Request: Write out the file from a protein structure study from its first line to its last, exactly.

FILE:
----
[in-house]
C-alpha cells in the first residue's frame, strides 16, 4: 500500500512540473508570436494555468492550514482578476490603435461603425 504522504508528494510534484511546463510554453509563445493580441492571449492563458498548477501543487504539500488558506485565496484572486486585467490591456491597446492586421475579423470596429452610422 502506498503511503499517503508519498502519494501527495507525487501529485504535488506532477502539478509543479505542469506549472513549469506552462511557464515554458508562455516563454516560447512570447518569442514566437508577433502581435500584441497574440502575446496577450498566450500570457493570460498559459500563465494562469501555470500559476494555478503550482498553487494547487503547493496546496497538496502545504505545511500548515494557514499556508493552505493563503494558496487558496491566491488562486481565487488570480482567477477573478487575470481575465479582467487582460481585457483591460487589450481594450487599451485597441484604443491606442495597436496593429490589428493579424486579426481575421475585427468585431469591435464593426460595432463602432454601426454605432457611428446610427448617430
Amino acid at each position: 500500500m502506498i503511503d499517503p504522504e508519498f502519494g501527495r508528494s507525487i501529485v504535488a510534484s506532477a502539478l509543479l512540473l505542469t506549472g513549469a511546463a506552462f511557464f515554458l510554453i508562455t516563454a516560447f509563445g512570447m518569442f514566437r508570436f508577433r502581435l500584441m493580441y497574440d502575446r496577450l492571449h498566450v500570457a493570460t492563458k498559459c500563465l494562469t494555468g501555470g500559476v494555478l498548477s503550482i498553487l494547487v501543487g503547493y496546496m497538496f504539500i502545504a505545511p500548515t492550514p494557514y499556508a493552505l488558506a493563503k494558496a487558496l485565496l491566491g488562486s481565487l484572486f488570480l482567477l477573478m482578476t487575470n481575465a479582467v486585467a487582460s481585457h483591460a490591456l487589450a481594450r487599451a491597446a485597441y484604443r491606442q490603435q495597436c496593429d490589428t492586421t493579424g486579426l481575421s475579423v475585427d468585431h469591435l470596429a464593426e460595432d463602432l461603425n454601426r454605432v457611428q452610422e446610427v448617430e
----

[in-house]
C-alpha cells in the first residue's frame, strides 16, 4: 500500500512540473508570436494555468492550514482578476490603435461603425 504522504508528494510534484511546463510554453509563445493580441492571449492563458498548477501543487504539500488558506485565496484572486486585467490591456491597446492586421475579423470596429452610422 502506498503511503499517503508519498502519494501527495507525487501529485504535488506532477502539478509543479505542469506549472513549469506552462511557464515554458508562455516563454516560447512570447518569442514566437508577433502581435500584441497574440502575446496577450498566450500570457493570460498559459500563465494562469501555470500559476494555478503550482498553487494547487503547493496546496497538496502545504505545511500548515494557514499556508493552505493563503494558496487558496491566491488562486481565487488570480482567477477573478487575470481575465479582467487582460481585457483591460487589450481594450487599451485597441484604443491606442495597436496593429490589428493579424486579426481575421475585427468585431469591435464593426460595432463602432454601426454605432457611428446610427448617430
Amino acid at each position: 500500500m502506498i503511503d499517503p504522504e508519498f502519494g501527495r508528494s507525487i501529485v504535488a510534484s506532477a502539478l509543479l512540473l505542469t506549472g513549469a511546463a506552462f511557464f515554458l510554453i508562455t516563454a516560447f509563445g512570447m518569442f514566437r508570436f508577433r502581435l500584441m493580441y497574440d502575446r496577450l492571449h498566450v500570457a493570460t492563458k498559459c500563465l494562469t494555468g501555470g500559476v494555478l498548477s503550482i498553487l494547487v501543487g503547493y496546496m497538496f504539500i502545504a505545511p500548515t492550514p494557514y499556508a493552505l488558506a493563503k494558496a487558496l485565496l491566491g488562486s481565487l484572486f488570480l482567477l477573478m482578476t487575470n481575465a479582467v486585467a487582460s481585457h483591460a490591456l487589450a481594450r487599451a491597446a485597441y484604443r491606442q490603435q495597436c496593429d490589428t492586421t493579424g486579426l481575421s475579423v475585427d468585431h469591435l470596429a464593426e460595432d463602432l461603425n454601426r454605432v457611428q452610422e446610427v448617430e